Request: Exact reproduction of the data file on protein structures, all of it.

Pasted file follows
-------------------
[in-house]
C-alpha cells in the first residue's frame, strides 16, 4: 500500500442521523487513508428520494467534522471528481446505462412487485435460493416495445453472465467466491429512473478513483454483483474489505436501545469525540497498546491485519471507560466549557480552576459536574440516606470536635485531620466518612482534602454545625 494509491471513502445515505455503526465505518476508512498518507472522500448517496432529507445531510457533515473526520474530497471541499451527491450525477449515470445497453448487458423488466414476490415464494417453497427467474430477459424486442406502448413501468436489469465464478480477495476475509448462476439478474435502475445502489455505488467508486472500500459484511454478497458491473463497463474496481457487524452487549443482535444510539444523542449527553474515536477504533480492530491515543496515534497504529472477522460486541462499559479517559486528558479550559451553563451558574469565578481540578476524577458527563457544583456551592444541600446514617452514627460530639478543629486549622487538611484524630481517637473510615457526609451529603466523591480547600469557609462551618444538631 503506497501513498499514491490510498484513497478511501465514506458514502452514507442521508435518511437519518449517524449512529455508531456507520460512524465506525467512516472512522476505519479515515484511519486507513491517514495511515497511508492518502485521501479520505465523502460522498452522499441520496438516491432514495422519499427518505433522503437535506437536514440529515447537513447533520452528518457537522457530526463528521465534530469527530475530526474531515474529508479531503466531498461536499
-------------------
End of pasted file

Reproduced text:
[in-house]
C-alpha cells in the first residue's frame, strides 16, 4: 500500500442521523487513508428520494467534522471528481446505462412487485435460493416495445453472465467466491429512473478513483454483483474489505436501545469525540497498546491485519471507560466549557480552576459536574440516606470536635485531620466518612482534602454545625 494509491471513502445515505455503526465505518476508512498518507472522500448517496432529507445531510457533515473526520474530497471541499451527491450525477449515470445497453448487458423488466414476490415464494417453497427467474430477459424486442406502448413501468436489469465464478480477495476475509448462476439478474435502475445502489455505488467508486472500500459484511454478497458491473463497463474496481457487524452487549443482535444510539444523542449527553474515536477504533480492530491515543496515534497504529472477522460486541462499559479517559486528558479550559451553563451558574469565578481540578476524577458527563457544583456551592444541600446514617452514627460530639478543629486549622487538611484524630481517637473510615457526609451529603466523591480547600469557609462551618444538631 503506497501513498499514491490510498484513497478511501465514506458514502452514507442521508435518511437519518449517524449512529455508531456507520460512524465506525467512516472512522476505519479515515484511519486507513491517514495511515497511508492518502485521501479520505465523502460522498452522499441520496438516491432514495422519499427518505433522503437535506437536514440529515447537513447533520452528518457537522457530526463528521465534530469527530475530526474531515474529508479531503466531498461536499